This is the first adult of the species I’ve seen at the creek for almost ten years. I always enjoy finding salamanders. It’s a double treat when the species I discover is a rarity.
This particular species attaches its eggs to the underside of submerged
flat rocks in moving water. Fortunately,
the creek has an abundance of flat rocks.
This particular rock protected a clutch of eggs two years ago. Since then it has moved with the flood water
about 20 feet downstream.
If a flood begins to scoot this rock along,
the eggs will most likely be lost. The
fact that I’ve again found eggs here must indicate that there is something
about this rock that beckons the breeding salamander.
The pool below these flat rocks fills with salamander larvae each
year. These rocks are large enough to
accommodate multiple females.
Its natural tendency when placed in the open
is to burrow or get beneath something.
The rock offers no ingress, but if a crack or hole were encountered, the
head would go in and the body would quickly follow.
This species spends most of its life in underground burrows and comes to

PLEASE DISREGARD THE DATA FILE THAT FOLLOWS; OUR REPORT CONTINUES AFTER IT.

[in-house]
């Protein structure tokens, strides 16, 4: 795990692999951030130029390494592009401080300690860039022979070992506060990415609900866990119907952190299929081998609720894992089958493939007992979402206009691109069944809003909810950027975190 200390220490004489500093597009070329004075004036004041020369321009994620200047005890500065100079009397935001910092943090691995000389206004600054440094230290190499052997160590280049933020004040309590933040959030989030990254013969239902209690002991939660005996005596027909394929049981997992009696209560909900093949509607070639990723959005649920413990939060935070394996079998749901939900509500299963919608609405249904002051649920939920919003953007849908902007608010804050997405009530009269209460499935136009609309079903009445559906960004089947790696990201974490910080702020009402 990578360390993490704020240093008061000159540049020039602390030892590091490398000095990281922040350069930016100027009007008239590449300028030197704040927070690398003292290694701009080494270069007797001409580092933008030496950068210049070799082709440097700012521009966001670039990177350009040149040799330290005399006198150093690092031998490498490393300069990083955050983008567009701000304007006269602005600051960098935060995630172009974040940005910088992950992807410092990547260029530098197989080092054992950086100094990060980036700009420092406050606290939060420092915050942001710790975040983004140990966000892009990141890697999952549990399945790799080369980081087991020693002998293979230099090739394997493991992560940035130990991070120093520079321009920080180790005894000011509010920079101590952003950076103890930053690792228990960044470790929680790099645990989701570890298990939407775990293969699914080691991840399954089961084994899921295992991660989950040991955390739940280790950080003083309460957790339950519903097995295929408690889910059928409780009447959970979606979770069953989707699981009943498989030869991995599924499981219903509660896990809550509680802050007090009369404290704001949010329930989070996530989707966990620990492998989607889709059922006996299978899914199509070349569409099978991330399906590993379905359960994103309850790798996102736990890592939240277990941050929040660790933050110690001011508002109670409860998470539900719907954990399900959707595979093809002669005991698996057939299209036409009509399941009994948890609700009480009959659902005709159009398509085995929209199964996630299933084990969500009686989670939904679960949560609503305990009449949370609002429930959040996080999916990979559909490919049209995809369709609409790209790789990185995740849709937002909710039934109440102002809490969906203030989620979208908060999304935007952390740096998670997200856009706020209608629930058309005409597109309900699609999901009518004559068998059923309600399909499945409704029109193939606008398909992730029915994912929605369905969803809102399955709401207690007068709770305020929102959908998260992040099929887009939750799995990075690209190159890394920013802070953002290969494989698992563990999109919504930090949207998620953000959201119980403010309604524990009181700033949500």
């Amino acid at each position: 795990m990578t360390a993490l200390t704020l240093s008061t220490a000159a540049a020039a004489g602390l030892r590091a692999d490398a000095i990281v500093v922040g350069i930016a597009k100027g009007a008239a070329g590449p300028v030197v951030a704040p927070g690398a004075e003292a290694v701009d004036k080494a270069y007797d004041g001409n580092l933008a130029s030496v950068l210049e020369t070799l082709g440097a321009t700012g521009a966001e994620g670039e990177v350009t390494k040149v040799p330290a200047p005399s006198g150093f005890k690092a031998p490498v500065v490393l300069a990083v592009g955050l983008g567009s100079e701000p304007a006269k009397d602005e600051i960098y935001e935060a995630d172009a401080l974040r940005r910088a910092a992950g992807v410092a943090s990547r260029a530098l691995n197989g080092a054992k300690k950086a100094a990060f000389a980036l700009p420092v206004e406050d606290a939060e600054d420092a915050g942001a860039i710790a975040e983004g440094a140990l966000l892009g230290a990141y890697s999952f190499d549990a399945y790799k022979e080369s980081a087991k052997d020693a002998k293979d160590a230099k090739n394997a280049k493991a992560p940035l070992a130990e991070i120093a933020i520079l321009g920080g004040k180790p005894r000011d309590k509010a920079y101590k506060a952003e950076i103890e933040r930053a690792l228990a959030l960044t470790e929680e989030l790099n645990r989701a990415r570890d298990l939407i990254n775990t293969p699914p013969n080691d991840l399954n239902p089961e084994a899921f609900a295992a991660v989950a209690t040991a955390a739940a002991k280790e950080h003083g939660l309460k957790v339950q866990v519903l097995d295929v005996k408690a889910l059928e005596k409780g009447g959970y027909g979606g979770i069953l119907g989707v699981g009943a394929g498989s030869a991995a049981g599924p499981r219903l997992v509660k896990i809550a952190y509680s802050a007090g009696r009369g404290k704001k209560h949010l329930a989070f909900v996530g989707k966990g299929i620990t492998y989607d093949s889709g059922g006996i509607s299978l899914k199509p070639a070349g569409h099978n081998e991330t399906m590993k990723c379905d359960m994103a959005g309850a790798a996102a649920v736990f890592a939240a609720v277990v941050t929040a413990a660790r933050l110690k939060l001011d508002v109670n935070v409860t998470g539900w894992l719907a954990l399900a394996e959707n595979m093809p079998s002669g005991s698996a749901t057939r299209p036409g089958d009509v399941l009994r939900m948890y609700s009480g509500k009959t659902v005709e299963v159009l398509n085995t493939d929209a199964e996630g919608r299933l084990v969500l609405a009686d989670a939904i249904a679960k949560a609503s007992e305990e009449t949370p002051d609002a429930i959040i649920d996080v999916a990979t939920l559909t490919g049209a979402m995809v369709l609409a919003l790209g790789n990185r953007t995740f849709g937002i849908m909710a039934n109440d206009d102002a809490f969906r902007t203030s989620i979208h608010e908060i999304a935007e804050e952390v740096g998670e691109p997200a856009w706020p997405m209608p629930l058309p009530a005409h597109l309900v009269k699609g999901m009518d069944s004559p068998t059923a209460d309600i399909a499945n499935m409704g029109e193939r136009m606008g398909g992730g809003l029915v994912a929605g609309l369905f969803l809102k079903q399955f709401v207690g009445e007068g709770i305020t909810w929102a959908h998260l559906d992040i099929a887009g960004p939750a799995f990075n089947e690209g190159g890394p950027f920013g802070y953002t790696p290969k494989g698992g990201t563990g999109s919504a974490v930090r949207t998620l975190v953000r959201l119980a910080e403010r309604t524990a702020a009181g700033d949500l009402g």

the surface only at breeding time. Most
of the breeding time is spent in the creek, so being able to match the
substrate in that location is a valuable asset.
The number of costal grooves is sometimes
used to distinguish species, such as the Streamside and the nearly identical
Smallmouth Salamander. Unfortunately,
that’s not a guaranteed method of identification, so I’m just relying on the
fact that this guy was in a stream and am calling it a Streamside.
The tail is used as a fat storage area, so a
big tail indicates a healthy salamander that is feeding well and has an
excellent chance to survive the lean times.
This tail was so large that it made the animal appear out of
proportion. I hope the rest of the
population is doing as well.
Color and Aroma of Spring
3 hours ago